"He That Strives To Touch The Stars, Oft Stumbles At A Straw"

Context: The Shepheardes Calender was Spenser's first poetical work of any note; it is a series of unconnected pastoral idyls unified only by the device of giving each one the name of a month. The language is consciously archaic, imitative of Chaucer's work, although the spelling and the grammar often depart from strict Middle English usage. There is also a great deal of alliteration, which Chaucer avoids. The argument of the eclogue is conducted by Thomalin, a good shepherd, and Morrell, a proud and ambitious goatherd. Morrell tells Thomalin to ascend the mount upon which he is seated, but Thomalin replies that he has no desire to climb. Morrell thereupon recites the names of a number of saints and other holy men who have dwelt on mounts, but Thomalin still refuses to leave his accustomed ground. The eclogue probably was written to show the virtue of the Protestant clergy, represented by Thomalin, as contrasted with the proud Catholic divines, as represented by Morrell; Spenser himself was an ardent Protestant. Says the quoted proverb: The nearer to the church, the farther from God. When in the eclogue Morrell says that hills are nearer heaven than are the lowlands, Thomalin replies:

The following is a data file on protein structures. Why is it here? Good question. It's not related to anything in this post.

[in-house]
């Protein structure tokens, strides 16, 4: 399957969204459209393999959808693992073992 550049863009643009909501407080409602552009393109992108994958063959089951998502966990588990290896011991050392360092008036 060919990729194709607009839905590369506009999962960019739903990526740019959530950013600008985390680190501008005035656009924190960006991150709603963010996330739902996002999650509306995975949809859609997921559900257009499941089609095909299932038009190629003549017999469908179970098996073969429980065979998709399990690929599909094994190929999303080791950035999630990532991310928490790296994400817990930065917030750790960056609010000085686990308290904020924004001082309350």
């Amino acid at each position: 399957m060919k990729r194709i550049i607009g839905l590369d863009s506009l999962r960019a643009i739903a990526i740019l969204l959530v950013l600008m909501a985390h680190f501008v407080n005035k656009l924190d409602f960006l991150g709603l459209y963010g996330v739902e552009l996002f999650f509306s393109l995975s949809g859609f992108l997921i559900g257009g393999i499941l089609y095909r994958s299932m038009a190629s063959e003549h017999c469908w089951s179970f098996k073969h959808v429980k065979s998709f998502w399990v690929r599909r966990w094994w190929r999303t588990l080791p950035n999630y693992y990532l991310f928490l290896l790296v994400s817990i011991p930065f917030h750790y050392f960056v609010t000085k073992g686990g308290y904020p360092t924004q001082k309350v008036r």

Syker, thou speakes lyke a lewde lorrell,
Of Heauen to demen so:
How be I am but rude and borrell,
Yet nearer wayes I knowe.
To Kerke the narre, from God more farre,
Has bene an old sayd sawe.
And he that striues to touch the starres,
Oft stombles at a strawe,
Alsoone may shepheard clyme to skye,
That leades in lowly dales,
As Goteherd prowd that sitting hye,
Vpon the Mountaine sayles.